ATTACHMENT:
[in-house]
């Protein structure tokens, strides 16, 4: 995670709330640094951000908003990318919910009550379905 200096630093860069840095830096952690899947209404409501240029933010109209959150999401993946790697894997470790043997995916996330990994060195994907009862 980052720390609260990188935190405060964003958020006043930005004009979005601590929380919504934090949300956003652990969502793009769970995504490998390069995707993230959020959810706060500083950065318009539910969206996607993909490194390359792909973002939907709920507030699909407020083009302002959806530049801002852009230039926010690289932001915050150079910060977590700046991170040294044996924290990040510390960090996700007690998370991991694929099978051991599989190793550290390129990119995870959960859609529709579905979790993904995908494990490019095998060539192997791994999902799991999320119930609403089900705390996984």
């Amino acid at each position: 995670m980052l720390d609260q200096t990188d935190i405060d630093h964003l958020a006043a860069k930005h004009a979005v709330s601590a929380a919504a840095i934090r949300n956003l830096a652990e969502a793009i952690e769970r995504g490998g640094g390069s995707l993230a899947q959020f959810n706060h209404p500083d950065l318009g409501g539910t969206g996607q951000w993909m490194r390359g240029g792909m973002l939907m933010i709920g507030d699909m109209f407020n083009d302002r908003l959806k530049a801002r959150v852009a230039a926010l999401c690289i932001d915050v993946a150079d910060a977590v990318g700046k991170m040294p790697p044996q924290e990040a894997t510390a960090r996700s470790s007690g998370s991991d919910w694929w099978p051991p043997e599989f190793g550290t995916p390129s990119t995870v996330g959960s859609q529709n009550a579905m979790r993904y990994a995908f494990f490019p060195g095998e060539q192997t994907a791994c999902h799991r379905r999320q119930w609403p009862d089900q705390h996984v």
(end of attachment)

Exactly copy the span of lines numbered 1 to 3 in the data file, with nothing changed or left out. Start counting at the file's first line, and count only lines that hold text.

[in-house]
């Protein structure tokens, strides 16, 4: 995670709330640094951000908003990318919910009550379905 200096630093860069840095830096952690899947209404409501240029933010109209959150999401993946790697894997470790043997995916996330990994060195994907009862 980052720390609260990188935190405060964003958020006043930005004009979005601590929380919504934090949300956003652990969502793009769970995504490998390069995707993230959020959810706060500083950065318009539910969206996607993909490194390359792909973002939907709920507030699909407020083009302002959806530049801002852009230039926010690289932001915050150079910060977590700046991170040294044996924290990040510390960090996700007690998370991991694929099978051991599989190793550290390129990119995870959960859609529709579905979790993904995908494990490019095998060539192997791994999902799991999320119930609403089900705390996984």
């Amino acid at each position: 995670m980052l720390d609260q200096t990188d935190i405060d630093h964003l958020a006043a860069k930005h004009a979005v709330s601590a929380a919504a840095i934090r949300n956003l830096a652990e969502a793009i952690e769970r995504g490998g640094g390069s995707l993230a899947q959020f959810n706060h209404p500083d950065l318009g409501g539910t969206g996607q951000w993909m490194r390359g240029g792909m973002l939907m933010i709920g507030d699909m109209f407020n083009d302002r908003l959806k530049a801002r959150v852009a230039a926010l999401c690289i932001d915050v993946a150079d910060a977590v990318g700046k991170m040294p790697p044996q924290e990040a894997t510390a960090r996700s470790s007690g998370s991991d919910w694929w099978p051991p043997e599989f190793g550290t995916p390129s990119t995870v996330g959960s859609q529709n009550a579905m979790r993904y990994a995908f494990f490019p060195g095998e060539q192997t994907a791994c999902h799991r379905r999320q119930w609403p009862d089900q705390h996984v």